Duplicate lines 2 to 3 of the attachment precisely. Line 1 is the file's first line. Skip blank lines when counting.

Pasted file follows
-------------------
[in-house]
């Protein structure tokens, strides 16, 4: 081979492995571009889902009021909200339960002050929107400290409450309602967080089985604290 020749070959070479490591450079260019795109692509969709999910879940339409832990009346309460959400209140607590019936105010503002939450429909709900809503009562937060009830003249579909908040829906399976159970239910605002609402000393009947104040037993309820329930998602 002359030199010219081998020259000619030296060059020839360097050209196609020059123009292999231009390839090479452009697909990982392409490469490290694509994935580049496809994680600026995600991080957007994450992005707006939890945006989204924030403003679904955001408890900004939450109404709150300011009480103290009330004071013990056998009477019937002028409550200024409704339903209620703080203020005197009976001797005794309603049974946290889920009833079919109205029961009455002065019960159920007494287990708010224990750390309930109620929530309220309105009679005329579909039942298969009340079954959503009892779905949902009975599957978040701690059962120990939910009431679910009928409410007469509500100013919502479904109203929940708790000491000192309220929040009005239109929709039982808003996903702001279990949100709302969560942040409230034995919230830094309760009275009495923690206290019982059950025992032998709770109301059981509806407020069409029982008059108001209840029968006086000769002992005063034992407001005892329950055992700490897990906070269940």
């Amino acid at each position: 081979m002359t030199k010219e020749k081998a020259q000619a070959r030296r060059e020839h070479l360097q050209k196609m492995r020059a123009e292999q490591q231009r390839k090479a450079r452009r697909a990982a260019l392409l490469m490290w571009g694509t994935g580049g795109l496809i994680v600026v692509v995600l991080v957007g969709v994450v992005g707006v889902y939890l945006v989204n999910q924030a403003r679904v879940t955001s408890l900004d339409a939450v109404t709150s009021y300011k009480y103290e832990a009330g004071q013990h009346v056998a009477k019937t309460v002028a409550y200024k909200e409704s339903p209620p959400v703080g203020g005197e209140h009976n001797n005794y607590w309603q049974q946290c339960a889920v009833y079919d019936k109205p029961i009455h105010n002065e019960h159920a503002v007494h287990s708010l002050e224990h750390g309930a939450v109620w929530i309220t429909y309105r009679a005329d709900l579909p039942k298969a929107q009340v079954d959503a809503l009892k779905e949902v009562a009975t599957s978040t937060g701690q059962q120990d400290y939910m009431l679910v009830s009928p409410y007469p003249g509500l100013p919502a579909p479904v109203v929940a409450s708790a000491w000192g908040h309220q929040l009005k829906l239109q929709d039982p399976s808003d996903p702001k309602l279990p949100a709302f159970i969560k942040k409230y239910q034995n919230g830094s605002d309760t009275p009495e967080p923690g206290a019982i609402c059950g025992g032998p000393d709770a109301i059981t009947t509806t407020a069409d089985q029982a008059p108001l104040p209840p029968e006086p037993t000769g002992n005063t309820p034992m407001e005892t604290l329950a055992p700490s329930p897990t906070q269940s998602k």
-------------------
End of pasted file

């Protein structure tokens, strides 16, 4: 081979492995571009889902009021909200339960002050929107400290409450309602967080089985604290 020749070959070479490591450079260019795109692509969709999910879940339409832990009346309460959400209140607590019936105010503002939450429909709900809503009562937060009830003249579909908040829906399976159970239910605002609402000393009947104040037993309820329930998602 002359030199010219081998020259000619030296060059020839360097050209196609020059123009292999231009390839090479452009697909990982392409490469490290694509994935580049496809994680600026995600991080957007994450992005707006939890945006989204924030403003679904955001408890900004939450109404709150300011009480103290009330004071013990056998009477019937002028409550200024409704339903209620703080203020005197009976001797005794309603049974946290889920009833079919109205029961009455002065019960159920007494287990708010224990750390309930109620929530309220309105009679005329579909039942298969009340079954959503009892779905949902009975599957978040701690059962120990939910009431679910009928409410007469509500100013919502479904109203929940708790000491000192309220929040009005239109929709039982808003996903702001279990949100709302969560942040409230034995919230830094309760009275009495923690206290019982059950025992032998709770109301059981509806407020069409029982008059108001209840029968006086000769002992005063034992407001005892329950055992700490897990906070269940």
């Amino acid at each position: 081979m002359t030199k010219e020749k081998a020259q000619a070959r030296r060059e020839h070479l360097q050209k196609m492995r020059a123009e292999q490591q231009r390839k090479a450079r452009r697909a990982a260019l392409l490469m490290w571009g694509t994935g580049g795109l496809i994680v600026v692509v995600l991080v957007g969709v994450v992005g707006v889902y939890l945006v989204n999910q924030a403003r679904v879940t955001s408890l900004d339409a939450v109404t709150s009021y300011k009480y103290e832990a009330g004071q013990h009346v056998a009477k019937t309460v002028a409550y200024k909200e409704s339903p209620p959400v703080g203020g005197e209140h009976n001797n005794y607590w309603q049974q946290c339960a889920v009833y079919d019936k109205p029961i009455h105010n002065e019960h159920a503002v007494h287990s708010l002050e224990h750390g309930a939450v109620w929530i309220t429909y309105r009679a005329d709900l579909p039942k298969a929107q009340v079954d959503a809503l009892k779905e949902v009562a009975t599957s978040t937060g701690q059962q120990d400290y939910m009431l679910v009830s009928p409410y007469p003249g509500l100013p919502a579909p479904v109203v929940a409450s708790a000491w000192g908040h309220q929040l009005k829906l239109q929709d039982p399976s808003d996903p702001k309602l279990p949100a709302f159970i969560k942040k409230y239910q034995n919230g830094s605002d309760t009275p009495e967080p923690g206290a019982i609402c059950g025992g032998p000393d709770a109301i059981t009947t509806t407020a069409d089985q029982a008059p108001l104040p209840p029968e006086p037993t000769g002992n005063t309820p034992m407001e005892t604290l329950a055992p700490s329930p897990t906070q269940s998602k």